2013 Fantasy Preview: Atlanta Falcons

By J.D. Redemann

This article is part of our 2013 Fantasy Team Preview series in which we are profiling every NFL team leading up to the season, click here for the complete list of published previews. Also, check out our staff rankings for see how we value each player.

At times in the 2012-13 season, Atlanta looked dominant, such as CB Asante Samuel‘s 79-yard pick-six in Week 6 to seal a win over Oakland, and a Week 15 shutout of defending Super Bowl champions, the New York Giants. But after the San Francisco 49ers shut them out in the second half in the NFC Championship game last season, rallying unanswered from a 10 point deficit, the Falcons closed up shop with a lot of questions looming over the 2013-14 season: Was the offense that led them to a 13-3 record really elite? Would TE Tony Gonzalez retire in the offseason after another season to boost his Canton resumé, but no ring to show for it? When needed to stand fast, could this defense be relied upon? It was clear from their +120 point differential (only bested by Denver) that they had taken a major step forward this year. The question was, how to sustain it?

The answer: by locking up QB Matt Ryan to a long-term contract and giving him a few new toys to play with, a no doubt statement that the Falcons are looking to win now and often. But can newly-crowned franchise icon ‘Matty Ice’ stay cool under pressure again? The ‘Dirty Birds’ are out to prove themselves this year, and look to become the first team to repeat as NFC South division champions. Their high-flying offense should bolster your fantasy team as well. Let’s see how!


Roster Moves:
Added: RB Steven Jackson, DE Osi Umenyiora
Drafted: CB Desmond Trufant, CB Robert Alford
Lost: RB Michael Turner, C Todd McClure, OT Tyson Clabo, DT Vance Walker, DE John Abraham, CB Dunta Robinson, CB Brent Grimes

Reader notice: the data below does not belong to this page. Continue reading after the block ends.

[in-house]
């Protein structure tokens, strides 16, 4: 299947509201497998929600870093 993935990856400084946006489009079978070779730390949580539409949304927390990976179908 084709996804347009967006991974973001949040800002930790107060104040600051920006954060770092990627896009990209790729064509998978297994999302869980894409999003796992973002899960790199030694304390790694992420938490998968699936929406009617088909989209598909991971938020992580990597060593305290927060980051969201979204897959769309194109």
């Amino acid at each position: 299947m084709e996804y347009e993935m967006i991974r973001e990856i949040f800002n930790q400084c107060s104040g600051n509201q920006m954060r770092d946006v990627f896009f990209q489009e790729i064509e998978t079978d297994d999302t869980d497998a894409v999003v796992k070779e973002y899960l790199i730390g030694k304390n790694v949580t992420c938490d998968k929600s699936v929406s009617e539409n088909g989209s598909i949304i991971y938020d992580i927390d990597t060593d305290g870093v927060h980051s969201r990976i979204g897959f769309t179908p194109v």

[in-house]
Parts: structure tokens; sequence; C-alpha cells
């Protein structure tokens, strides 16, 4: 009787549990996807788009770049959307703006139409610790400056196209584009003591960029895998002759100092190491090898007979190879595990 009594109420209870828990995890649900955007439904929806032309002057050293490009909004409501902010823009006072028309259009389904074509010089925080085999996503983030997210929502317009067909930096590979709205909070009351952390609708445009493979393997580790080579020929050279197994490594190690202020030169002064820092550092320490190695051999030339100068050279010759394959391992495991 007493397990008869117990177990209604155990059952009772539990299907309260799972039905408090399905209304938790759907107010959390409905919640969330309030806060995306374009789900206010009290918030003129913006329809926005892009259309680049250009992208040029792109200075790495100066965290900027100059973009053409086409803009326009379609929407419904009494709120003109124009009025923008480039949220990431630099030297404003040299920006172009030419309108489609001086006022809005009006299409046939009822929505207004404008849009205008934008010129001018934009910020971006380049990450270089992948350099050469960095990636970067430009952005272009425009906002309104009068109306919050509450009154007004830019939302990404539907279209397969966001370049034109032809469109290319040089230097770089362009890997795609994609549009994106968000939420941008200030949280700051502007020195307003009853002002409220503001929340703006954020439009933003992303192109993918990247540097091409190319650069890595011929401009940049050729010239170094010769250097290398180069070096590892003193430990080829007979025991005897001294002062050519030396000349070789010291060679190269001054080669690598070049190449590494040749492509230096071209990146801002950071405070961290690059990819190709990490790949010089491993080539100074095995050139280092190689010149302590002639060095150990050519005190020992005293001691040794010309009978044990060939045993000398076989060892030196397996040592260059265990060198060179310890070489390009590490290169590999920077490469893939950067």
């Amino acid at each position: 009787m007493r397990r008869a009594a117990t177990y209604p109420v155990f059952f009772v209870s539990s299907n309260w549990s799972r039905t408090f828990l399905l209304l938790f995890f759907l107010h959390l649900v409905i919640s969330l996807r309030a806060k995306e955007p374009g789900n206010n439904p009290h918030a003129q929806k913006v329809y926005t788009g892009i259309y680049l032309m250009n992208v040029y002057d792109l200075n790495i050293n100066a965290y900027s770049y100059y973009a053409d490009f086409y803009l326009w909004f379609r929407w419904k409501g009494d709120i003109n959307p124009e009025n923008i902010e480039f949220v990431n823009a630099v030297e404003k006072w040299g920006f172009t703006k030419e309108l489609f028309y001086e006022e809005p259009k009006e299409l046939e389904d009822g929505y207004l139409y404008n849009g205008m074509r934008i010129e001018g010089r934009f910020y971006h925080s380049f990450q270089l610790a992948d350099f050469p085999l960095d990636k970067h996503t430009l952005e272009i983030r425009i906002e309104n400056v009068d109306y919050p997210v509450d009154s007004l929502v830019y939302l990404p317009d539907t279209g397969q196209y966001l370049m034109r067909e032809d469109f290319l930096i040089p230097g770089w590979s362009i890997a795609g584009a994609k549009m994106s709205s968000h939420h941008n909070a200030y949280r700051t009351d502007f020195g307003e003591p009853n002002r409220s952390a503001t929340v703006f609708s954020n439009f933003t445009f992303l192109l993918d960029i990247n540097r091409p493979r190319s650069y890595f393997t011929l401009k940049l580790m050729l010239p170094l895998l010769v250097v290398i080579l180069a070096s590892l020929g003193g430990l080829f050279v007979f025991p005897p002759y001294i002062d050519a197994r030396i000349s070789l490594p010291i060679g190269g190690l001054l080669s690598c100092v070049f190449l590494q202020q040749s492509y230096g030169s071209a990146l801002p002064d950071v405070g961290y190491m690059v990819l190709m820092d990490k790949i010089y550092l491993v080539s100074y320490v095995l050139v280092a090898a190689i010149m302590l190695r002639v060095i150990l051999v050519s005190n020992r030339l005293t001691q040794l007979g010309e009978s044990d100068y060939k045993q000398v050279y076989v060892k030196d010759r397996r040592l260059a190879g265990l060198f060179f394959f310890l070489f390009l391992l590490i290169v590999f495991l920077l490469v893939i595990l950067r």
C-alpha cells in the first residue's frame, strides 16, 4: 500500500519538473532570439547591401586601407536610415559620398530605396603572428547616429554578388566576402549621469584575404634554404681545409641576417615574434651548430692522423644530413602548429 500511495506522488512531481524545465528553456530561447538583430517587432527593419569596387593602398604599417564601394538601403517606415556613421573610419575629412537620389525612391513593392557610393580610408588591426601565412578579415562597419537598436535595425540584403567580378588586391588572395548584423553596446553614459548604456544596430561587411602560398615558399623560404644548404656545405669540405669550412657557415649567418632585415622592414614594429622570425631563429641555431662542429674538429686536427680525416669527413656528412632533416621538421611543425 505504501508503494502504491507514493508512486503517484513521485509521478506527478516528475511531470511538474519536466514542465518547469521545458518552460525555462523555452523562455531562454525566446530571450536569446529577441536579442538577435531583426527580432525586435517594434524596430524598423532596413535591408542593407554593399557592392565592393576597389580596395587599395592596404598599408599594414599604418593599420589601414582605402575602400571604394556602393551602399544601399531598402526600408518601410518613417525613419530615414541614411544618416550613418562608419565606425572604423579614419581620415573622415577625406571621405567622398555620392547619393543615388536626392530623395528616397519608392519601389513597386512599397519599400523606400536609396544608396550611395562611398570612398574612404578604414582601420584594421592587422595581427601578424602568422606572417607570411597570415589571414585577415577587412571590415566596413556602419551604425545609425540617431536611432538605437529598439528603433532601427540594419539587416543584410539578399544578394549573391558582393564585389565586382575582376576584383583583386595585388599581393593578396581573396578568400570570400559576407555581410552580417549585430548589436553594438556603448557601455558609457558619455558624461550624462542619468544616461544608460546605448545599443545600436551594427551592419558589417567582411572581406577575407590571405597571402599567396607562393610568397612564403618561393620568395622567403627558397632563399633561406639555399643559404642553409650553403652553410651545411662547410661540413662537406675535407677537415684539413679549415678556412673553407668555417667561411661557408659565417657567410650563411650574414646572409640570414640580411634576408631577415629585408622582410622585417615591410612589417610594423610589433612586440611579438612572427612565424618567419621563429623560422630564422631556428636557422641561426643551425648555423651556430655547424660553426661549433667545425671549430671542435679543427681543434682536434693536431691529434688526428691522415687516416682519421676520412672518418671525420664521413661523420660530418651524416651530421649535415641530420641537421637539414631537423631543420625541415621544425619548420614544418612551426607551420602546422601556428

This team has had one of the top passing attacks in the league in recent years, and despite the free agency signing of RB Steven Jackson, that will not change. Jackson, as a decent receiver and more durable player, is a clear step up from the aged and broken-down RB Michael Turner, but I don’t expect him to suddenly be the major playmaker he was in St. Louis on an offense already chock full of mouths to feed. This offensive line was horrendous last year for run-blocking purposes, but they have now lost Pro Bowl RT Tyson Clabo to free agency and former Pro Bowler C Todd McClure (retired) without really replacing them. I don’t think there’s any way their second-stringers from last year will make them much better this season, but I may be proven wrong. A major improvement, though, has been made to this Falcons D/ST. After finishing 19th in fantasy scoring last season, due mainly to allowing the ninth-most yards per game, the Falcons remedied that with a patented Thomas Dimitroff draft tactic: if you’ve got a problem, double down. And so, they drafted highly touted corner CB Desmond Trufant with their first round pick and then went back for seconds with speed demon CB Robert Alford in round two. These two replace CB’s Dunta Robinson and Brent Grimes who departed via free agency, and should be more than capable of replacing them now and in the future. Trufant has the potential to be an elite shutdown corner opposite Asante Samuel and Alford could play either in nickel packages or as deep security right away. The one downswing here was the loss of DE John Abraham, the heart and engine of the team’s pass rush, but they did replace him with former New York Giant DE Osi Umenyiora, who hopes to revive his career in Atlanta. If he can even bring in half of Abraham’s sack total from last year, this may be a better unit for it. I’d consider the D/ST draftable as a last-pick flier, but still not much more than fantasy replacement-level until proven otherwise.